Qanta’s return to profitability must now be followed by a tariff cut

Qantas’ handsome win is further evidence that Australians have made their own deals with COVID-19 while thousands are fleeing. Thursday’s $1 billion half-year profit announcement marks a dramatic turnaround from a $456 million loss for the same period a year ago.

The airline suffered $7 billion in cumulative losses over the three years of the pandemic. Flying back into the black is cause for celebration for Qantas, as the national carrier holds a special place in the Australian sense of identity. But win or not, the airline faces ongoing anger and disappointment over flight cancellations, lost luggage, credit and refund troubles, and persistently high airfares.

Qantas ticket prices remain about 20 percent above 2021 levels. The airline has started discounts and plans to add more flights in March. For his part, Qantas chief executive officer Alan Joyce said he was aware airfares were a concern as Australia’s social fabric continued to be riven by rising living costs. “Farees will continue to drop as more airlines are able to free up capacity – which depends on things like the aircraft supply chain, labor availability and training pipelines,” he promised.

However, if its yardstick for cutting prices is increased competition, there is little immediate pressure on Qantas to offer cheaper flights. Australia’s skies remain fairly deserted. Of course, Rex Airlines (formerly known as Regional Express) has bought seven jets and flies them between major cities, and Bonza, a new budget start-up based on the Sunshine Coast, recently received its first Boeing 737 and is currently popular on regional holiday routes . But the Qantas/Jetstar duopoly’s main rival in the domestic market, Virgin Australia, has been struggling to get back into the game since surviving bankruptcy in 2020.


When Virgin nearly collapsed on $7 billion in debt after years of destructive market share wars with Qantas, Joyce laid off 6,000 employees — almost 20 percent of its workforce — in the belief that planes wouldn’t fly overseas in large numbers by at least the middle 2021. “We have to position ourselves for a few years where the revenue will be much lower,” he said in announcing the changes.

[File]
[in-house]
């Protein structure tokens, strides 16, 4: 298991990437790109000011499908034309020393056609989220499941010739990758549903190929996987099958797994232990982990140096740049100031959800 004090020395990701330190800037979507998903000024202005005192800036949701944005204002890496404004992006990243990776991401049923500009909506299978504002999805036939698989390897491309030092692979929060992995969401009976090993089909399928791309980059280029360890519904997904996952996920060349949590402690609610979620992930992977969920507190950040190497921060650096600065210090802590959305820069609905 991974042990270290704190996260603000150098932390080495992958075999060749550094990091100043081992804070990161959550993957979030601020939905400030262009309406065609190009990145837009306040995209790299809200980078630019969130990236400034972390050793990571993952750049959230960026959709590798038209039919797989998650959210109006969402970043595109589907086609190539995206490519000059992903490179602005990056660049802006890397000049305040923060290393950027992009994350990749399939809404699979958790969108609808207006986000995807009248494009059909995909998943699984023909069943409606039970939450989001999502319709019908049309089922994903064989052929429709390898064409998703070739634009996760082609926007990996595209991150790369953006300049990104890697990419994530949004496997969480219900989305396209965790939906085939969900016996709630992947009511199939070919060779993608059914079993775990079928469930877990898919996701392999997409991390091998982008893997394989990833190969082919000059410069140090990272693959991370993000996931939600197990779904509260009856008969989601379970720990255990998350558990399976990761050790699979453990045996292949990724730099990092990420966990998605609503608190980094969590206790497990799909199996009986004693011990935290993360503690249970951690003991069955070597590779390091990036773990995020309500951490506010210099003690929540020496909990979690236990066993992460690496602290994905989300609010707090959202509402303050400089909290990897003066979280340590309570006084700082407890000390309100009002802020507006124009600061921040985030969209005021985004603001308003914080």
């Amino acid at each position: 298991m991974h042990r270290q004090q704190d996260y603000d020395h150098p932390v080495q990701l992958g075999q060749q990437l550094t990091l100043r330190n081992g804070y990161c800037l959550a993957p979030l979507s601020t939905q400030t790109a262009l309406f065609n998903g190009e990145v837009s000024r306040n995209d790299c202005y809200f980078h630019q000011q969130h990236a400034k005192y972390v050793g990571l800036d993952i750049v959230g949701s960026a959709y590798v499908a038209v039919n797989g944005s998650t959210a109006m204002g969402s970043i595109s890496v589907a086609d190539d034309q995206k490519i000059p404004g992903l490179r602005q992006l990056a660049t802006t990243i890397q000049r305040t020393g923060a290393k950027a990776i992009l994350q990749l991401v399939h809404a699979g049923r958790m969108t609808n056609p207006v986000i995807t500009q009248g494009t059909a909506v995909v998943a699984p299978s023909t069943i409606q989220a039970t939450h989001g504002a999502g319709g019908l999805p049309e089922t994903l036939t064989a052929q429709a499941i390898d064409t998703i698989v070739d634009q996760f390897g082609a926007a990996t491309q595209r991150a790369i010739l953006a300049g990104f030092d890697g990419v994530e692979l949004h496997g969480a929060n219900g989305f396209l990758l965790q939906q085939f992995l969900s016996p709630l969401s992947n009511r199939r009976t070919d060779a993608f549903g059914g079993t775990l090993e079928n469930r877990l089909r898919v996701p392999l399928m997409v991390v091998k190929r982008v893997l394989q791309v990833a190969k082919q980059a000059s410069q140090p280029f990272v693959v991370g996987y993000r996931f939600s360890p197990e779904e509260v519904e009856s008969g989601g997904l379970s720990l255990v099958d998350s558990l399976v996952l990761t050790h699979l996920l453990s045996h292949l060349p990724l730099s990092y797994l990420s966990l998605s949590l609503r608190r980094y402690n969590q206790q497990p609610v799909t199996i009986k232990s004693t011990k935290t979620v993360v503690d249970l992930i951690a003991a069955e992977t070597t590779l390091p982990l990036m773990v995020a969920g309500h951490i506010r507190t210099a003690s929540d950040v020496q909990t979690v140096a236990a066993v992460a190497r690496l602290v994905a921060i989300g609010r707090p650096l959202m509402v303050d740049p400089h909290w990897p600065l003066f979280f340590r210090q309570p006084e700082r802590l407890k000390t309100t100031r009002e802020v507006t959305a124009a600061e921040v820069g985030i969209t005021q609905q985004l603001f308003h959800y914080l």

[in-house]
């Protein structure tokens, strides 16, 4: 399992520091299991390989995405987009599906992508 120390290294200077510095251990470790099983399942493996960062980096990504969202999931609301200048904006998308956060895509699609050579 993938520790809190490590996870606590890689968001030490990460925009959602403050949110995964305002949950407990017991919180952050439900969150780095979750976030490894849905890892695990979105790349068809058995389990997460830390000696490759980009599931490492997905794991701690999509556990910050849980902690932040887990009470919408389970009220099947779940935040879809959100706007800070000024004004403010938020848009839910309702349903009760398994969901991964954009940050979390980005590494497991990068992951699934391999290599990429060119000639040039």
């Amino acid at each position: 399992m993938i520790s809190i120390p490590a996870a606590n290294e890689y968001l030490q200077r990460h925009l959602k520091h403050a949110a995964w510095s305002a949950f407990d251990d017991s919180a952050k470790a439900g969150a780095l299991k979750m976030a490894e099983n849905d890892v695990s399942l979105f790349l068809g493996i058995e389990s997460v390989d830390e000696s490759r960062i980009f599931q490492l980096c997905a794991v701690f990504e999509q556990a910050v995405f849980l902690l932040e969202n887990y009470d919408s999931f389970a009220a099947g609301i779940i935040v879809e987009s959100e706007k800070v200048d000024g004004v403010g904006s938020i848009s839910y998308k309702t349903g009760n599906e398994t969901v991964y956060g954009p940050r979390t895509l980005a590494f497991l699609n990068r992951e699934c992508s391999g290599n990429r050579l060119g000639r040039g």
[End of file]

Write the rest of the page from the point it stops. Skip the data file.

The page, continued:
Joyce’s brutal and ongoing downsizing, along with some $2 billion in non-binding JobKeeper payments, saved Qantas’ stock price. It’s up 45 percent since the pandemic’s lowest days. However, it suffered a decline following Thursday’s earnings announcement.

Qantas’ return to profitability was largely driven by domestic business as flight levels rose to 94 percent from 86 percent six months ago, with underlying revenues of $915 million – $785 million from Qantas and $130 million -Dollars from Jetstar. International flights nearly doubled from 31 percent to 60 percent of pre-COVID capacity in the December half, with the airline’s international arm reporting an underlying profit of $511 million. Joyce has forecast that domestic seating capacity will rise to 100 percent by June, while international seating capacity recovery is a year away.

Despite continued irritation at the airline’s performance, Joyce said Qantas represented good value in the highly competitive Australian aviation market. “I will say that Qantas charges more than other airlines … because with Qantas you get more value in other areas and it’s all about the value. And a lot of customers pay that extra… We charge a premium.”

Try saying that to Qantas travelers who have experienced months of delays and cancellations, lost luggage and poor service. If they didn’t leave Qantas for lack of alternatives, one way to restore customer loyalty would be to lower fares.

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Brian Lowry

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